Hiding In Plain Sight

n_jockeyclub_pub2Among New Orleans’s more elegant and enigmatic homes is the Luling Mansion on Esplanade Ridge. Completed in 1865, the last year of the Civil War, and deeply touched by tragedy, it emanates mystery in a city celebrated for ghosts, vampires and other things that go bump in the night. Stashed on Leda Court, a half block off busy Esplanade Avenue, the house is easily missed unless you’re looking for it. This was hardly the case in its mid-nineteenth century heyday when it was showcased on eighty acres alongside Bayou St. John. Designed by legendary New Orleans architect James Gallier, Jr. for Florence Luling, a wealthy German cotton merchant, the plastered brick structure was three-and-a half stories of Italianate opulence taking two years to build. It topped a raised terrace approached by a grand granite staircase surmounting a rusticated basement with Baroque arches. The house was adorned with generous balconies, galleries and arched windows and counted 22 rooms, many with marble mantles and elaborate cypress millwork. There was even a bowling alley. A square cupola created a fourth level and reputedly housed an observatory. The apropriately grandiose grounds boasted subtropical flora, statuary from Italy, twin flanking pavilions connected by bridges, and a lake with its own island.

An Italianate fantasy on Esplanade Ridge,

An Italianate fantasy on Esplanade Ridge,

With New Orleans an occupied city under the yoke of Reconstruction, and deprivation rampant, many resented Luling’s brash display of wealth. Some were less than sympathetic when two of his sons drowned in Bayou St. John and the collapsed Confederate economy erased his fortune. Only six years after moving into his magnificent manse, Luling sold the property to the Louisiana Jockey Club and moved back to Europe. The Jockey Club merged the estate into the recently purchased Creole racecourse and converted the Luling Mansion into their private clubhouse. Glittering soirees and elaborate carnival balls made it one the city’s grandest social beacons as it welcomed such luminaries as President Ulysses S. Grant, French painter Edgar Degas and Grand Duke Alexei Alexandrovich of Russia.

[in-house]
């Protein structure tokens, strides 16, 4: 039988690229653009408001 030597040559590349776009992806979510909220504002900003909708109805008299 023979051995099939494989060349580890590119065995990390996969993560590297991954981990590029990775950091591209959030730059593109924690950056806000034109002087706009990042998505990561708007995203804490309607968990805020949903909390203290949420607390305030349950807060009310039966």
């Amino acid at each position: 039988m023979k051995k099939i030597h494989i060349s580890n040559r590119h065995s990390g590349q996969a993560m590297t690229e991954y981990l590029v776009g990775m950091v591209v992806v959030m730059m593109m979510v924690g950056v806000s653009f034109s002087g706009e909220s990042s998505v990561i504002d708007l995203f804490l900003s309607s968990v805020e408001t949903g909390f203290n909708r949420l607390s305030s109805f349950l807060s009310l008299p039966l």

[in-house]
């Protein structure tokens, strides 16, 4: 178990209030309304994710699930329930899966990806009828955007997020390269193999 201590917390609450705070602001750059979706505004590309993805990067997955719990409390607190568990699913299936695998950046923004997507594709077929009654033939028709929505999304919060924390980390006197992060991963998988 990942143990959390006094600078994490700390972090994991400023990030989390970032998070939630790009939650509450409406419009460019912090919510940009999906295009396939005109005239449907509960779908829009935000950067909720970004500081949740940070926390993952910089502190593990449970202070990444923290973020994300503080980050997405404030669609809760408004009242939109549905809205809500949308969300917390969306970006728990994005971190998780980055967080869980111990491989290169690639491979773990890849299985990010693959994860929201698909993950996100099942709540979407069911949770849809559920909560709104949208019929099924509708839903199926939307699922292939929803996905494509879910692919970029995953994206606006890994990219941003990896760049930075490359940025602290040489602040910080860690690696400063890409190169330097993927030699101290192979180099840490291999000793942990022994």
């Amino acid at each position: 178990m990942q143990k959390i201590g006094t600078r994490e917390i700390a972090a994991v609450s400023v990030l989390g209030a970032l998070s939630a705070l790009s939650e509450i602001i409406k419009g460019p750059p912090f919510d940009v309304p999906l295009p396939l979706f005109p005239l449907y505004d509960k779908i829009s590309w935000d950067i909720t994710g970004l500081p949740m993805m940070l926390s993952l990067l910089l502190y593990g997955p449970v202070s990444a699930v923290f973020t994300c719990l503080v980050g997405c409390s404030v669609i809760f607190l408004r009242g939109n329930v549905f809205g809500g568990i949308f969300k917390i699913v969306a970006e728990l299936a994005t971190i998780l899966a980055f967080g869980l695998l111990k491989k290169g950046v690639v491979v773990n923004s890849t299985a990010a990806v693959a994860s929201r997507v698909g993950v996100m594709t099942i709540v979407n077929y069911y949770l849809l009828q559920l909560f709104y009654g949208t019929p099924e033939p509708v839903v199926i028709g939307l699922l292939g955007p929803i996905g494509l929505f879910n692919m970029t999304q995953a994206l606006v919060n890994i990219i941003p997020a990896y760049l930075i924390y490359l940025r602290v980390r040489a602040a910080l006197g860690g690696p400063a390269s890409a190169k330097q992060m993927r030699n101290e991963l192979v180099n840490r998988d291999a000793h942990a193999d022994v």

“The loss of the Luling mansion is another bitter reminder that Creole society is crumbling fast in New Orleans.” –Creole Son

The Jockey Club flourished until the turn of the last century when it was sold to the first of a series of owners. The vast acreage was sliced into residential lots, with access provided by two new streets, Leda Court and Verna Court named for two sisters. Another tract was folded into the New Orleans Fairgrounds, site of today’s JazzFest. By 1934, the mansion had been divided into apartments, beginning a slow but steady period of decline for what has become the largest surviving Gallier house in New Orleans. Only a few of the ten apartments are occupied, most having slid into desuetude and decay. Provoking the curious passerby from behind a rusted but defiantly elegant iron fence, the building remains off-limits to all but tenants and guests fortunate enough to be invited inside. At night, with only few lights glowing, the Luling Mansion dispenses a spectral aura, but, as with most aging Southern beauties, good manners dictate that one not look too close.


The Luling Mansion, majestic even in decline.

Edgar Degas visits the Jockey Club in my novel, Creole Son.



  1. Bebe Bahnsen
    Sep 14, 2016

    As always, magnificent history.

  2. Ciji Ware
    Sep 14, 2016

    All these snippets of history that you weave so seamlessly into your historical novels obviously have, as their foundation, your amazing research into the architecture and culture of the period. You are the Master of The Telling Detail! Great piece!

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